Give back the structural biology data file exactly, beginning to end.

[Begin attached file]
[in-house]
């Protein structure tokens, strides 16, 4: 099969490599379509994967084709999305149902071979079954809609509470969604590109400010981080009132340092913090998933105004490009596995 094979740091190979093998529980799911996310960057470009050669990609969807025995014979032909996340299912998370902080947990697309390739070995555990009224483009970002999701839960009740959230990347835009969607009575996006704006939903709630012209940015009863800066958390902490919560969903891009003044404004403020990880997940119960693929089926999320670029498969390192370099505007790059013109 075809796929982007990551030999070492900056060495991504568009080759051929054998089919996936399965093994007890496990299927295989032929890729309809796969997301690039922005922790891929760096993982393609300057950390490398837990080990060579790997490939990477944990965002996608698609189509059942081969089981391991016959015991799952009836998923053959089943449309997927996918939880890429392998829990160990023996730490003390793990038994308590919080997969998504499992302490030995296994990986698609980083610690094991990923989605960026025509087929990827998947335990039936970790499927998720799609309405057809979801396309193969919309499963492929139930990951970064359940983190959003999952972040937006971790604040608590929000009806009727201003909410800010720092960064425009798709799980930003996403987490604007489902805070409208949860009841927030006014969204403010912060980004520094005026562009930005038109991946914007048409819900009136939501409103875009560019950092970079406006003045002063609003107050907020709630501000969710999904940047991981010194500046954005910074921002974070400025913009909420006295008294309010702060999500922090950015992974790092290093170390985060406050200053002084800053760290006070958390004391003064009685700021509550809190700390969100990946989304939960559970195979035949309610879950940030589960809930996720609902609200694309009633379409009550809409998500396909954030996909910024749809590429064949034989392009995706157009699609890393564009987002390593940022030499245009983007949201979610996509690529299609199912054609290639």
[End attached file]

[in-house]
């Protein structure tokens, strides 16, 4: 099969490599379509994967084709999305149902071979079954809609509470969604590109400010981080009132340092913090998933105004490009596995 094979740091190979093998529980799911996310960057470009050669990609969807025995014979032909996340299912998370902080947990697309390739070995555990009224483009970002999701839960009740959230990347835009969607009575996006704006939903709630012209940015009863800066958390902490919560969903891009003044404004403020990880997940119960693929089926999320670029498969390192370099505007790059013109 075809796929982007990551030999070492900056060495991504568009080759051929054998089919996936399965093994007890496990299927295989032929890729309809796969997301690039922005922790891929760096993982393609300057950390490398837990080990060579790997490939990477944990965002996608698609189509059942081969089981391991016959015991799952009836998923053959089943449309997927996918939880890429392998829990160990023996730490003390793990038994308590919080997969998504499992302490030995296994990986698609980083610690094991990923989605960026025509087929990827998947335990039936970790499927998720799609309405057809979801396309193969919309499963492929139930990951970064359940983190959003999952972040937006971790604040608590929000009806009727201003909410800010720092960064425009798709799980930003996403987490604007489902805070409208949860009841927030006014969204403010912060980004520094005026562009930005038109991946914007048409819900009136939501409103875009560019950092970079406006003045002063609003107050907020709630501000969710999904940047991981010194500046954005910074921002974070400025913009909420006295008294309010702060999500922090950015992974790092290093170390985060406050200053002084800053760290006070958390004391003064009685700021509550809190700390969100990946989304939960559970195979035949309610879950940030589960809930996720609902609200694309009633379409009550809409998500396909954030996909910024749809590429064949034989392009995706157009699609890393564009987002390593940022030499245009983007949201979610996509690529299609199912054609290639």